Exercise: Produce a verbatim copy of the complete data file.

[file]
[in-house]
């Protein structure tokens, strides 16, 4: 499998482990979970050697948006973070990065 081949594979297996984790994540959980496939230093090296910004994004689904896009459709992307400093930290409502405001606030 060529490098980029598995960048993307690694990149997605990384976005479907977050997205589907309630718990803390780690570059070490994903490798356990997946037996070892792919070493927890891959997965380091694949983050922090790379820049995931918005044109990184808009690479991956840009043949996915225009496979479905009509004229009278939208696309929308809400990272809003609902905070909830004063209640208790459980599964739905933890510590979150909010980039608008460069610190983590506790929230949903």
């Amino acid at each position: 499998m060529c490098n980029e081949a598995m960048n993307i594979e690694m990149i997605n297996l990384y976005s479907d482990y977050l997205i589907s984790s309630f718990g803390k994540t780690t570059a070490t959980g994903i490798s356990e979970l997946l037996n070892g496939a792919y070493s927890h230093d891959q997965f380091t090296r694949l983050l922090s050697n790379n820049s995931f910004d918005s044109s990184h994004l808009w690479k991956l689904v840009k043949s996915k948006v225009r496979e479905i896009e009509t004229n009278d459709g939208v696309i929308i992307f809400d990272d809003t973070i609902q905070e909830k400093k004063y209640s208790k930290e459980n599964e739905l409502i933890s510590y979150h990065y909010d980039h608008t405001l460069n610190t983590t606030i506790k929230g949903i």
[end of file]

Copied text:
[in-house]
């Protein structure tokens, strides 16, 4: 499998482990979970050697948006973070990065 081949594979297996984790994540959980496939230093090296910004994004689904896009459709992307400093930290409502405001606030 060529490098980029598995960048993307690694990149997605990384976005479907977050997205589907309630718990803390780690570059070490994903490798356990997946037996070892792919070493927890891959997965380091694949983050922090790379820049995931918005044109990184808009690479991956840009043949996915225009496979479905009509004229009278939208696309929308809400990272809003609902905070909830004063209640208790459980599964739905933890510590979150909010980039608008460069610190983590506790929230949903």
């Amino acid at each position: 499998m060529c490098n980029e081949a598995m960048n993307i594979e690694m990149i997605n297996l990384y976005s479907d482990y977050l997205i589907s984790s309630f718990g803390k994540t780690t570059a070490t959980g994903i490798s356990e979970l997946l037996n070892g496939a792919y070493s927890h230093d891959q997965f380091t090296r694949l983050l922090s050697n790379n820049s995931f910004d918005s044109s990184h994004l808009w690479k991956l689904v840009k043949s996915k948006v225009r496979e479905i896009e009509t004229n009278d459709g939208v696309i929308i992307f809400d990272d809003t973070i609902q905070e909830k400093k004063y209640s208790k930290e459980n599964e739905l409502i933890s510590y979150h990065y909010d980039h608008t405001l460069n610190t983590t606030i506790k929230g949903i």